Rising costs destroy profit margins in Wenzhou, firms shift to real estate

Wenzhou, Zhejiang is one of the most wealthy parts of China. It was one of the first areas to latch on to the opening of China and it's home to hundreds of businesses. Here is a snip from the Wiki entry:
In the early days of economic reforms, the people of Wenzhou took the lead in developing a commodity economy, household industries and specialized markets. Many thousands of people and families were engaged in household manufacturing to develop individual and private economy. Up till now, Wenzhou has a total of 240,000 individually-owned commercial and industrial units and 130,000 private enterprises of which 180 are group companies, 4 among China’s top 500 enterprises and 36 among national 500 top private enterprises. The quantity, industrial output, tax, export and number of employees of the private enterprises account for 99%, 96%, 75%, 95% and 80% of the whole city respectively. There are 27 national production bases such as “China’s Shoes Capital” and “China’s Capital of Electrical Equipment”, China’s 40 famous trademarks and China’s famous-brand products and 67 national inspection-exempt products in the city. The development of private economy in Wenzhou has created the “Wenzhou Economic Model”, which inspires the modernization drive in China.

The city of Wenzhou is a world leader in lighter manufacturing with over 500 such companies in the city.[3]

There are many area in which people of Wenzhou open the first example of private economy. For instance, Junyao Airlines is built on July, 1991, which is the first and still the only private airline company in China. Jinwen Rail Way is also the first rail way company which is built with private capital.

However, 2010 was worse than 2008 for many of these businesses. (And as you'll read below, the wiki needs updating on the number of lighter companies.) The Economic Observer has a front page story on Wenzhou this weekend:


"Private companies in Wenzhou did not make any money in 2010"

Here are some of the reasons why. (What follows is not a translation. I have mixed my own comments in with some rough translations of portions of the article.)

A sofa manufacturer saw cotton materials go from 450 RMB to 670, then down to 550 RMB, still a 20% increase. Even though his sofa sales increased two to three times, the manufacturer ate the costs and his profit was gone.

Wenzhou's garment industry saw revenues up about 30% and exports up 20%, but profits were meager.


In Wenzhou, the "Shoe Capital of China", one executive says a factory there already closed 4 of 14 production lines due to a shortage of workers. Wages have gone from 1200 RMB/month to 1500-1800 RMB/month, yet they still cannot find workers. Note that he says "already," as he doesn't expect this trend to end. He goes on to estimate the labor shortage at 10-20%, industrial rents went up 5% in 2010 and material costs rose 20%. Profits are barely 2-3%, down from 8%.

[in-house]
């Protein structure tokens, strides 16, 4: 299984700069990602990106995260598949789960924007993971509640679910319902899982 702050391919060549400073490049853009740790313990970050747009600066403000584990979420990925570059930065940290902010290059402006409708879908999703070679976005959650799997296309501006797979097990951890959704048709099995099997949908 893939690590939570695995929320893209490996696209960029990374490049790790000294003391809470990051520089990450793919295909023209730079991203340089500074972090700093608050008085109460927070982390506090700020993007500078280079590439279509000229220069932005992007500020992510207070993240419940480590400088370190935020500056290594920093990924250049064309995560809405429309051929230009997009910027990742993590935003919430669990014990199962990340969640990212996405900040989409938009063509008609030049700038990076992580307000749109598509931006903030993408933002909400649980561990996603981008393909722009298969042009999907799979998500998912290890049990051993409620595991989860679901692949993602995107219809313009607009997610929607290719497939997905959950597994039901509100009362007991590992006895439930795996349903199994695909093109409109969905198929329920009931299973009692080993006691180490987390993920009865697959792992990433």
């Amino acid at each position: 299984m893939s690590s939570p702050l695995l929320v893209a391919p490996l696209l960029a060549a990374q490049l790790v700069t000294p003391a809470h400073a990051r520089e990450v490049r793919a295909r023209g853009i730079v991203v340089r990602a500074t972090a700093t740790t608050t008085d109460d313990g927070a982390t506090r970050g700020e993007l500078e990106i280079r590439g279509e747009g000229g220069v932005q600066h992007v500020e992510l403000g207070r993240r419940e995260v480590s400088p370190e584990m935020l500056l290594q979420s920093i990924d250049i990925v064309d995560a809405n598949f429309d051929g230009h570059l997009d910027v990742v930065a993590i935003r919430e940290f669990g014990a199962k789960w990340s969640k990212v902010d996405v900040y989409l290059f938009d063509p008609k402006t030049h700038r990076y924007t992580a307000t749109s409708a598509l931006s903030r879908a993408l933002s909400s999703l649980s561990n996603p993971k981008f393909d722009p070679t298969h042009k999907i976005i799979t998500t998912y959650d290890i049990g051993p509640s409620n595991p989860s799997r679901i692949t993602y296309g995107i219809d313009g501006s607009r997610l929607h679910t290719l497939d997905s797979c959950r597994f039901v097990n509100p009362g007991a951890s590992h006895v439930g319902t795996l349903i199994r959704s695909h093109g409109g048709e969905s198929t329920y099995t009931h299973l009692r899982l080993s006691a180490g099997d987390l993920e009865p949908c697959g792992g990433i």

In the lighter business, the number of firms has plunged from 500 pre-crisis to 80, but the soaring business at the remaining firms is being eaten up by rising copper and zinc prices. One firm says they're breaking even, but staying in operation to maintain stability and provide employment for the workers.

The glasses industry points to three culprits. Wages have doubled since 2008, to about 1800 RMB/ month. Raw material costs are up 20%, and the currency fluctuations in the U.S. dollar and euro are impacting exports.

Companies in Wenzhou also complain about the corporate tax burden. Tax officials asked some businesses to prepay one year of taxes! An industrial association official said he believes China's tax burden exceeds that of developed nations, he believes it is actually the greatest in the world.

Between the second and third quarter (recall that commodities really started hopping in Q3), only one-third of businesses in Wenzhou reported an increase in profits.
"It is difficult to raise prices, the firm has no choice but to bear the rising cost pressure." So says Wu Jianhai, who created the China Mall in Cameroon. His retail profits are up, but still far from the level they were at before the financial crisis. He says the cost pressures are so great that profits from trade are not even one-tenth of the level in 2000.

The article goes on to discuss how companies are dealing with current conditions. Some firms are exiting, some consolidating, and also upgrading of plant and equipment. The outlook isn't completely negative, as the weak firms exit and business stabilizes for the remaining firms. Some are also exiting to other sectors, such as solar and biotech.

However, many businesses aren't going this route. Instead, they are getting into real estate development (the large firms) and flipping properties (the small firms). Of Wenzhou's top 100 companies, 2 are real estate companies and 6 are construction companies, but 40 others have gotten into the property business. These manufacturing firms borrow money to finance their real estate operations and seven of these real estate development divisions each have more than 3 billion RMB in capital (roughly $500 million).
Of course this has affected land prices. From May to August of last year, the average transaction price was 28,000 RMB/square meter, the highest in the country. In November, one housing development saw prices of 37,000 RMB/sq. meter.
Consequently, a clear cycle has emerged: manufacturing becomes difficult, so they shift capital into real estate, real estate prices rise, costs rise, and manufacturing really becomes difficult.

This move into real estate fits with a story from last year. In July 2010, I blogged about Wenzhou Private Interest Rates Hit 96%. It was about the speculation taking place in the city. Obviously, the bubble didn't burst and prices have continued moving higher.

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